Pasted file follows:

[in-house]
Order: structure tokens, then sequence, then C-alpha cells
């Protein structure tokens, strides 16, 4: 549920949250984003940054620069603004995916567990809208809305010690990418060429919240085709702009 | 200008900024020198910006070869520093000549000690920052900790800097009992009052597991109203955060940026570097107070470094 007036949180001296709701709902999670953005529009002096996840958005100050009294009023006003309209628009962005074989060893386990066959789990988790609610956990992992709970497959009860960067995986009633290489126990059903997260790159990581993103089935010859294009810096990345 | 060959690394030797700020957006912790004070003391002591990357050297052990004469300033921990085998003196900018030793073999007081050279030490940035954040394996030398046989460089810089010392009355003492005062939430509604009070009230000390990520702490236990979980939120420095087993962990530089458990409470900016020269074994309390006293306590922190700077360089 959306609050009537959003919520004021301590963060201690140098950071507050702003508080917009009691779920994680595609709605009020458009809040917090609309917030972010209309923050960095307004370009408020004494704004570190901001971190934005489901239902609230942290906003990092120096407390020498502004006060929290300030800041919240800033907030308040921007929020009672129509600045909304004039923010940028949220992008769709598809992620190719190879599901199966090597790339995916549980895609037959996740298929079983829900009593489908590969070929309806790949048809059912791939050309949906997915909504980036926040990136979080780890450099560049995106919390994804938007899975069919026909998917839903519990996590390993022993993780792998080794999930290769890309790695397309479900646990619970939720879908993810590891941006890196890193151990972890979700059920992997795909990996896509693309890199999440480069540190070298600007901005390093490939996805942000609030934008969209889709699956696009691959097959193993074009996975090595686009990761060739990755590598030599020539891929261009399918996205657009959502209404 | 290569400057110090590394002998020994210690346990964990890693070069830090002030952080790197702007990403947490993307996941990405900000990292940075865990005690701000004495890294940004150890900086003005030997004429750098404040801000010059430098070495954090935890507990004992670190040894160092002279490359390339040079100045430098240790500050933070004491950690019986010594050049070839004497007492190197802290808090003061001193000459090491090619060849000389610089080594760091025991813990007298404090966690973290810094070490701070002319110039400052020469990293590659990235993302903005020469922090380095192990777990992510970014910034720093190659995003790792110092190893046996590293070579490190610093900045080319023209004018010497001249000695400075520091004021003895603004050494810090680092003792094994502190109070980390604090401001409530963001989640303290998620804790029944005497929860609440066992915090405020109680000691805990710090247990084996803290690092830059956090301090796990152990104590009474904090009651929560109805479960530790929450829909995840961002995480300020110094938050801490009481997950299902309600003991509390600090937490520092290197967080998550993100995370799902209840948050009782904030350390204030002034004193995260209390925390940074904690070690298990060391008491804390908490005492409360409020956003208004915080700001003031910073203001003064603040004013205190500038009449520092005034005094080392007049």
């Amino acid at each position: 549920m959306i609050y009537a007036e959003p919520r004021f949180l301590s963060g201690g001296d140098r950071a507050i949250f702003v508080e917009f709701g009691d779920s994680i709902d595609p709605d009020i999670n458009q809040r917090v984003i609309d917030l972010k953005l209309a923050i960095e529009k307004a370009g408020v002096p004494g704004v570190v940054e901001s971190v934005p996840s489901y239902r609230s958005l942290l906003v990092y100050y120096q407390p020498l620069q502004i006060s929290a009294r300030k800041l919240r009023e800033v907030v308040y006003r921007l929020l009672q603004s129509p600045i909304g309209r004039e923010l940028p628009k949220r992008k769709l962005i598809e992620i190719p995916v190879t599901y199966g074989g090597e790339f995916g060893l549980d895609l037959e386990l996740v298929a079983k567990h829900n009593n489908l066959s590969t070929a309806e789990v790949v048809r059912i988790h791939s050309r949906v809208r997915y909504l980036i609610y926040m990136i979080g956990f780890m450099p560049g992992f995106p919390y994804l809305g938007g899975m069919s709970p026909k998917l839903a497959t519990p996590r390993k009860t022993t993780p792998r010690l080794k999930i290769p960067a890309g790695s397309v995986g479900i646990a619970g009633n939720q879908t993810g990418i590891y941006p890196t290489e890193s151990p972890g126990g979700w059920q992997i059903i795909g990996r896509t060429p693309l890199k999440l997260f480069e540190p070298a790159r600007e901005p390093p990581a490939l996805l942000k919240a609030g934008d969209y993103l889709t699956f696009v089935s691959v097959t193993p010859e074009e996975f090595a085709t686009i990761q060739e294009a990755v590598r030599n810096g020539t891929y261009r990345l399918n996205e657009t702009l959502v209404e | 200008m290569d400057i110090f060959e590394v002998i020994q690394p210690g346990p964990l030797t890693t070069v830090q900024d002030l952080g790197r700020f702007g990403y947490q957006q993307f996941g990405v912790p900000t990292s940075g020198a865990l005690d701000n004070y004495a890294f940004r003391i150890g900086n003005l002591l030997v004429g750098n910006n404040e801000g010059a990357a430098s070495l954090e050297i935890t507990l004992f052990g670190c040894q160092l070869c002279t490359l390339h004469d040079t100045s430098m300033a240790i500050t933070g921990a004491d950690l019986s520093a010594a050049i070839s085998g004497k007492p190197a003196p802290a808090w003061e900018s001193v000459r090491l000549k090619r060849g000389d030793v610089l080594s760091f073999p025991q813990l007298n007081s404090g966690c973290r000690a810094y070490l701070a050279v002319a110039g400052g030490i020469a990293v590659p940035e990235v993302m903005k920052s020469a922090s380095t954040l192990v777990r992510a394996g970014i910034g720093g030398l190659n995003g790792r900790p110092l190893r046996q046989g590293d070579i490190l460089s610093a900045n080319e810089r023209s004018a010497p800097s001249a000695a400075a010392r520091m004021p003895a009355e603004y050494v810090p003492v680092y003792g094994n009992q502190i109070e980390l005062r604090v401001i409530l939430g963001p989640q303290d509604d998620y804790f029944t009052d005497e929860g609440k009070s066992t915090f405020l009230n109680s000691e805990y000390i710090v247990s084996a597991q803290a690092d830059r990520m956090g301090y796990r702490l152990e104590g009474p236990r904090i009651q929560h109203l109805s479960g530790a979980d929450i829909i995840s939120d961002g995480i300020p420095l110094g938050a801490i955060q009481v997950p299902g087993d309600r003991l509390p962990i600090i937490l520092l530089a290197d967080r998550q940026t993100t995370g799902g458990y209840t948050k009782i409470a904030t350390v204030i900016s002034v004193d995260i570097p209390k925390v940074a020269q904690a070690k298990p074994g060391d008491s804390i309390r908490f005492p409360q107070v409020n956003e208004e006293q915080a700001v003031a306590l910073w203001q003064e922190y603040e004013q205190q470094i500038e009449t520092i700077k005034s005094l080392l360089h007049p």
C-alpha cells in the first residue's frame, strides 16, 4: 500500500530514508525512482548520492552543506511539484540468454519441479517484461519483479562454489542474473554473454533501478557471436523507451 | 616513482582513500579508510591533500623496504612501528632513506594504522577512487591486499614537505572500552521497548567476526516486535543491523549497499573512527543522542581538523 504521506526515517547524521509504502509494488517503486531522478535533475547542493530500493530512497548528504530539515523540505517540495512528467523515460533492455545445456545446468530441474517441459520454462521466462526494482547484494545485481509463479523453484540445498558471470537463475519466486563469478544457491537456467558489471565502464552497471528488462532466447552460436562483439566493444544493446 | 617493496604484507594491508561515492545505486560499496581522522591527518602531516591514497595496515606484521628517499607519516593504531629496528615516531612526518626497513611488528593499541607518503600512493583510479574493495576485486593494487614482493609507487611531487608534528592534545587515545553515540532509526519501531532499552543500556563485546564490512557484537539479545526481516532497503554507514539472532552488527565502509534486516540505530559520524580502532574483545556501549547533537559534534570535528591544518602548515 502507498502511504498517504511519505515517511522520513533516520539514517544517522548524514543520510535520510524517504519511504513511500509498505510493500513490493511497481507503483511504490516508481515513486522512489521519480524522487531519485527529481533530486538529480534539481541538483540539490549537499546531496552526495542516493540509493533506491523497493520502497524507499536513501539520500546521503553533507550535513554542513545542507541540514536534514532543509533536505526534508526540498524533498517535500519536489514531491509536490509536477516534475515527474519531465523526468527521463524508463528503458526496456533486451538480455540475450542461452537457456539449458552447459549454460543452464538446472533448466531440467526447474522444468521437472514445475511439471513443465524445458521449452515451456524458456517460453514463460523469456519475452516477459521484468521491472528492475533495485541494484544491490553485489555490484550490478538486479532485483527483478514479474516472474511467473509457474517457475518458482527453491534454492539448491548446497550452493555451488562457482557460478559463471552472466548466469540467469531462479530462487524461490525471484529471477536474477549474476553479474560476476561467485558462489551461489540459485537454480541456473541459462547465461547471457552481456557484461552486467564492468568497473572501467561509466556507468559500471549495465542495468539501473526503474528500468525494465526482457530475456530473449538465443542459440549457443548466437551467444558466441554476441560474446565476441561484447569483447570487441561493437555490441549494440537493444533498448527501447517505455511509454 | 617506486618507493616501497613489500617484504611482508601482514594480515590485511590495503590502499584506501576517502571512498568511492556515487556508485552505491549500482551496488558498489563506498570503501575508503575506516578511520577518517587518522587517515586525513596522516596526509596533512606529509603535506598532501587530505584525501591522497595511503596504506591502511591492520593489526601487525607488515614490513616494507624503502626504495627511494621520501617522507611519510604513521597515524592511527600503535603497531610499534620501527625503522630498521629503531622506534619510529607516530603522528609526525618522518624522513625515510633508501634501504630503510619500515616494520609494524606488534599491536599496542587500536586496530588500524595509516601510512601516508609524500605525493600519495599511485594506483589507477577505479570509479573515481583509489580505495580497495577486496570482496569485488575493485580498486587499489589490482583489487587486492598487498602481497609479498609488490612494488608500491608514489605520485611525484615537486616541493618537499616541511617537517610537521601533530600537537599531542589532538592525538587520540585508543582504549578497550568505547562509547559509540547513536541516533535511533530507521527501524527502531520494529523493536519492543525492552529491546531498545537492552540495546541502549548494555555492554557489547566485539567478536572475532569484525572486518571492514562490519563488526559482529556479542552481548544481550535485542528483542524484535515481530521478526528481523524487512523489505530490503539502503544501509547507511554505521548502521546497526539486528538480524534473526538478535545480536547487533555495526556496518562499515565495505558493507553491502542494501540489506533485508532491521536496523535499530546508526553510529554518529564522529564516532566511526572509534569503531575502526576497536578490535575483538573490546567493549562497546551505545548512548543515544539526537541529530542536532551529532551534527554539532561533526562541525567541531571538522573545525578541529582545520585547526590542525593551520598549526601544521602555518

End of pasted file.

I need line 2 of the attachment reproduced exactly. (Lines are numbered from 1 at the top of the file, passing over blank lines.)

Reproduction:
Order: structure tokens, then sequence, then C-alpha cells